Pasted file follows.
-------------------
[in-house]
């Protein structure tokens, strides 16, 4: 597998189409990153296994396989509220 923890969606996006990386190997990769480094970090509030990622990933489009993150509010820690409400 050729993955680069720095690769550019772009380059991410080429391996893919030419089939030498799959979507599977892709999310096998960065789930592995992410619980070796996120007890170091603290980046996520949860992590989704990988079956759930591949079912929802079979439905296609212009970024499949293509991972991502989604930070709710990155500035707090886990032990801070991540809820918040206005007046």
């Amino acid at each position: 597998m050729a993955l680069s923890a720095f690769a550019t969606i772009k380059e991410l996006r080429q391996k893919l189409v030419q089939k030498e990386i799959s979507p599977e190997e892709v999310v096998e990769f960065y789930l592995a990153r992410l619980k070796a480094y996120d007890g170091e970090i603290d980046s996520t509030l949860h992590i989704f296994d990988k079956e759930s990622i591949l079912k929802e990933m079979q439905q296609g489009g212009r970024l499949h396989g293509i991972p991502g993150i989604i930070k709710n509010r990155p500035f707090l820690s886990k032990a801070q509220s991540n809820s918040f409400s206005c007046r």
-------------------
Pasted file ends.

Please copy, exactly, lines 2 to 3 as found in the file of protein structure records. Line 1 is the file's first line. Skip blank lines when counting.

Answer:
């Protein structure tokens, strides 16, 4: 597998189409990153296994396989509220 923890969606996006990386190997990769480094970090509030990622990933489009993150509010820690409400 050729993955680069720095690769550019772009380059991410080429391996893919030419089939030498799959979507599977892709999310096998960065789930592995992410619980070796996120007890170091603290980046996520949860992590989704990988079956759930591949079912929802079979439905296609212009970024499949293509991972991502989604930070709710990155500035707090886990032990801070991540809820918040206005007046």
């Amino acid at each position: 597998m050729a993955l680069s923890a720095f690769a550019t969606i772009k380059e991410l996006r080429q391996k893919l189409v030419q089939k030498e990386i799959s979507p599977e190997e892709v999310v096998e990769f960065y789930l592995a990153r992410l619980k070796a480094y996120d007890g170091e970090i603290d980046s996520t509030l949860h992590i989704f296994d990988k079956e759930s990622i591949l079912k929802e990933m079979q439905q296609g489009g212009r970024l499949h396989g293509i991972p991502g993150i989604i930070k709710n509010r990155p500035f707090l820690s886990k032990a801070q509220s991540n809820s918040f409400s206005c007046r």